As I was thinking about my 2014 Investment Outlook (watch this space, it will be out shortly), I considered what obvious catalysts might stem the tide of higher equities and saw none. While it was already clear to me that market obstacles need not be foreseeable in advance (think Donald Rumsfeld’s famous “unknown unknowns”), that lack was still a significant factor in my preliminary thinking. Other than the unforeseeable — which seemed limited to me somehow — it looked like clear sailing ahead, despite high market valuations and the need for some correction to clean things out. That is, it looked like clear sailing until I remembered Black Monday: October 19, 1987. Coverage by The Wall Street Journal of that day began simply and powerfully. “The stock market crashed yesterday.”
On that fateful day, after five days of intensifying stock market declines, the Dow Jones Industrial Average lost an astonishing 22.6 percent of its value (for its part, the S&P 500 dropped 20.4 percent), plummeting 508.32 points after a 5-year run from 776 in August of 1982 to a high of 2,722.42 in August, 1987. Black Monday’s losses far exceeded the 12.8 percent decline of October 28, 1929, the start of the Great Depression.
It was “the worst market I’ve ever seen,” said John J. Phelan, Chairman of the New York Stock Exchange, and “as close to financial meltdown as I’d ever want to see.”
But a closer look at the coverage and its aftermath is revealing, especially for what is missing. There is no “smoking gun.” According to the Big Board’s Chairman, at least five factors contributed to the record decline: the market’s having gone five years without a major correction; general inflation fears; rising interest rates; conflict with Iran; and the volatility caused by “derivative instruments” such as stock-index options and futures. Although it became a major part of the later narrative, Phelan specifically declined to blame the crash on program trading alone.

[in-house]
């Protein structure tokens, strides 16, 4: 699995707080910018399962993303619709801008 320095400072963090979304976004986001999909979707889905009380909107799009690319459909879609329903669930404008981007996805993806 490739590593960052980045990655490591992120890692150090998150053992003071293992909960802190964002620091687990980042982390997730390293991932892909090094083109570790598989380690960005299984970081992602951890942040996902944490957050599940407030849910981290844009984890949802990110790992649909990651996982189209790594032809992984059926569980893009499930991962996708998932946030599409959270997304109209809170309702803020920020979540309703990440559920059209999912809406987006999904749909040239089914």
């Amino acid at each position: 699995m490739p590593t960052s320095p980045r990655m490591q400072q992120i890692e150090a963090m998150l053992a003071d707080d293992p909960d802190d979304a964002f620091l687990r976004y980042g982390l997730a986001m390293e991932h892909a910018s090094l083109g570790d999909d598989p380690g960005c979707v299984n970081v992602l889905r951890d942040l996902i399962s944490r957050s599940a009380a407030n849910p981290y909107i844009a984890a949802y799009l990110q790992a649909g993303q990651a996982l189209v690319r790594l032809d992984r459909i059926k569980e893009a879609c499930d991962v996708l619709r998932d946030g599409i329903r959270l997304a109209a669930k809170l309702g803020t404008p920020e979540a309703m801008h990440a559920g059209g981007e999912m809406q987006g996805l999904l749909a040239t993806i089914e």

In other words, the market collapse had no definitive (or even clear) trigger. The market dropped by almost a quarter for no obvious reason. And while it’s counterintuitive, that observation is wholly consistent with catastrophes of various sorts in the natural world and in society. Wildfires, fragile power grids, mismanaged telecommunication systems, global terrorist movements, migrating viruses, volatile markets and the weather are all complex systems that evolve to a state of criticality. Upon reaching the critical state, these systems then become subject to cascades, rapid down-turns in complexity from which they may recover but which will be experienced again repeatedly.
This phenomenon was discovered largely on account of the analysis of sandpiles. Scientists began examining sandpiles and discovered that each tiny grain of sand added to the pile increased the overall risk of avalanche, but which grain of sand would make the difference and when the big avalanches would occur remained unknown and unknowable.
Notice that often a single grain of sand added to the pile makes very little difference. Sometimes there is a good bit of shifting around. But once in a while the addition of just a single grain of sand can result in the collapse of an entire side of the pile. This finding is consistent with the “butterfly effect” in chaos theory, which refers to idea that a small change at one place can result in large differences in a later state somewhere else. Thus a hurricane’s formation might be contingent upon whether or not a distant butterfly had flapped its wings several weeks earlier. It’s eery — really odd even — but nonetheless true.
For the markets, that means that we should not expect ever to be able to identify the trigger of any correction or crash in advance or to be able to predict such an event with any degree of specificity. This understanding doesn’t change my outlook (which remains cautiously constructive), but it does emphasize the need to manage one’s risks aggressively and to hedge appropriately. Tomorrow could be the day that the market tanks…and you shouldn’t expect to see it coming.